Last week, I wrote a post imploring preachers everywhere to find a place for 1 Cor 12:31b. After two weeks of hearing how Paul handled a church tearing itself apart over whose gifts were more important, it seems important that we hear how he transitions for bitter infighting to his great love hymn. “I will show you a more excellent way,” he writes. There is not shortage of memes dealing with the word excellent. Having used the classic late-80s film, Bill and Ted’s Excellent adventure last week, I decided to forego Wayne’s World as it is another buddy comedy, and will instead use a show that defined my adolescent years.
The way that Paul shows the Corinthian church isn’t the way of greed that Mr. Burns would follow. Instead, it is the way of love. As I researched for Sunday’s sermon, I came across Brian Petersen’s commentary in which he writes these words: “Faith will one day become sight, and hope will end in fulfillment. Love will still remain, however, because God’s love will not fall, fail, or falter.” As I read those words, I began to realize that because God is love, love is an end unto itself. Love is its own telos, and when we love our neighbor in the way that Paul describes; when we agape love our neighbor by showing patience, by acting with kindness, by eschewing envy, boasting, and arrogance, by seeking the common good, and rejoicing in the truth we are living into the fullness of God’s will for us. We bring the kingdom of God to earth when we love one another.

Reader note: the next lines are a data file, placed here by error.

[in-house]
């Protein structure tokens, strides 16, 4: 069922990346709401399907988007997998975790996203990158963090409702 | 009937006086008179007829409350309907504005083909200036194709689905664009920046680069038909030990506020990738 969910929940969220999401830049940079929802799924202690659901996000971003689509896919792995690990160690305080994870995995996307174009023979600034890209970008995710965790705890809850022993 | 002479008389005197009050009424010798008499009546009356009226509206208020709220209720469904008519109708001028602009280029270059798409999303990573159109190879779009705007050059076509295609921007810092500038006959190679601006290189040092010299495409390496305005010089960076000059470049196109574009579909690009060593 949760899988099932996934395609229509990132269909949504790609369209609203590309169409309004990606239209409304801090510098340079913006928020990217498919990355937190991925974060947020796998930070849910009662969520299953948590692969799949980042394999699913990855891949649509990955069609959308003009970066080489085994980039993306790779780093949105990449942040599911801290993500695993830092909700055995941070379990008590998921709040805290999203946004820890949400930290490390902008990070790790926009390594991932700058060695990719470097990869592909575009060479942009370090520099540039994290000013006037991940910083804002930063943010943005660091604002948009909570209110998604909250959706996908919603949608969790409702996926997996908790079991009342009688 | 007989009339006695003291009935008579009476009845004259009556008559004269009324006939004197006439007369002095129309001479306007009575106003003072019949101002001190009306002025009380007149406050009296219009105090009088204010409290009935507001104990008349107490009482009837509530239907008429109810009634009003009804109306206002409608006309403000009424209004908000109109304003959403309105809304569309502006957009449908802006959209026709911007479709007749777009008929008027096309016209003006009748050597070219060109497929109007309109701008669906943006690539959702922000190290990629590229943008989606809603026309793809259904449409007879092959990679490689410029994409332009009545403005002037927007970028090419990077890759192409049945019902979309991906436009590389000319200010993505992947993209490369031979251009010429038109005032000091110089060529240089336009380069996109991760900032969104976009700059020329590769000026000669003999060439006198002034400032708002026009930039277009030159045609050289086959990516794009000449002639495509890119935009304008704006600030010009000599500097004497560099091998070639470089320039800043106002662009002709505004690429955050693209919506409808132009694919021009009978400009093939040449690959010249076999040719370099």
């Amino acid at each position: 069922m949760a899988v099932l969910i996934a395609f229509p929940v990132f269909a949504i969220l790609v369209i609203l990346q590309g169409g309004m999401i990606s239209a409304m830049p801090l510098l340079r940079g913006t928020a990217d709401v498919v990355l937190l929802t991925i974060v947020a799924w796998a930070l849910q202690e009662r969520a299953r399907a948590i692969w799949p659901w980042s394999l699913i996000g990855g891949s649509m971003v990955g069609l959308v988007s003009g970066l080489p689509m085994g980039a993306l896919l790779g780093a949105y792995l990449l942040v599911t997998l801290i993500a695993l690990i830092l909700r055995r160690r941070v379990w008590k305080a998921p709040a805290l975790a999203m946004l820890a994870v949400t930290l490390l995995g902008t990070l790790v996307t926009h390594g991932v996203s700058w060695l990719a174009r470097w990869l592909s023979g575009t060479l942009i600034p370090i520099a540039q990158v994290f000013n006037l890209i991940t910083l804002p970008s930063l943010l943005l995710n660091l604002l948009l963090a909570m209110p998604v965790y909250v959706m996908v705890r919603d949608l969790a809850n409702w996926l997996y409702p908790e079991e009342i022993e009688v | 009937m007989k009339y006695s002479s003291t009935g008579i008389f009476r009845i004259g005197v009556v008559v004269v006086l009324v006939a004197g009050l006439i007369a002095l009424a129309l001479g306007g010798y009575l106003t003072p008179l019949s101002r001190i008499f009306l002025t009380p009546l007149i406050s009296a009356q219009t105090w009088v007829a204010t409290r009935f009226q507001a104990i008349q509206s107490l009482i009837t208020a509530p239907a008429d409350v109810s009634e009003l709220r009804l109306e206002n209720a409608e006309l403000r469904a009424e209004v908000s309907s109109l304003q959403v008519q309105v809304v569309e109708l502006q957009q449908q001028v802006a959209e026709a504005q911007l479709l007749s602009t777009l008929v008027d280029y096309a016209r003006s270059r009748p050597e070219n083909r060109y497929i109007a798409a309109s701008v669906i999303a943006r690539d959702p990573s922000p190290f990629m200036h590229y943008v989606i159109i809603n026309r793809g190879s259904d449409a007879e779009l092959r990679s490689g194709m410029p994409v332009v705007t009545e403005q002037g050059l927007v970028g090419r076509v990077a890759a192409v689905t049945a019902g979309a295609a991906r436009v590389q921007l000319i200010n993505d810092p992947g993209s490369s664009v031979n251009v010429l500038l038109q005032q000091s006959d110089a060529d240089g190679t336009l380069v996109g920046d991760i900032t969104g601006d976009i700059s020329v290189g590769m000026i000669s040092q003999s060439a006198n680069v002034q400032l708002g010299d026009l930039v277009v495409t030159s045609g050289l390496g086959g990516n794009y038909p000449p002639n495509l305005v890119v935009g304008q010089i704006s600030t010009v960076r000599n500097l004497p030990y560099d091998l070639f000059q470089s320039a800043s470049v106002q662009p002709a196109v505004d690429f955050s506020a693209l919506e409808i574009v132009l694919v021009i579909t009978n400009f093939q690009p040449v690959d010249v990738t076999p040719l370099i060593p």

No doubt, that is a more excellent way. It is a way that brings heaven to earth. It is a way that, if only for a moment, brings the not yet into the already. It is a way of realized eschatology, an apocalyptic vision of the age to come that isn’t full of firey skies and tribulation, but is a model of the perfect love that has existed within the Trinity of God from before creation. This way is prefect.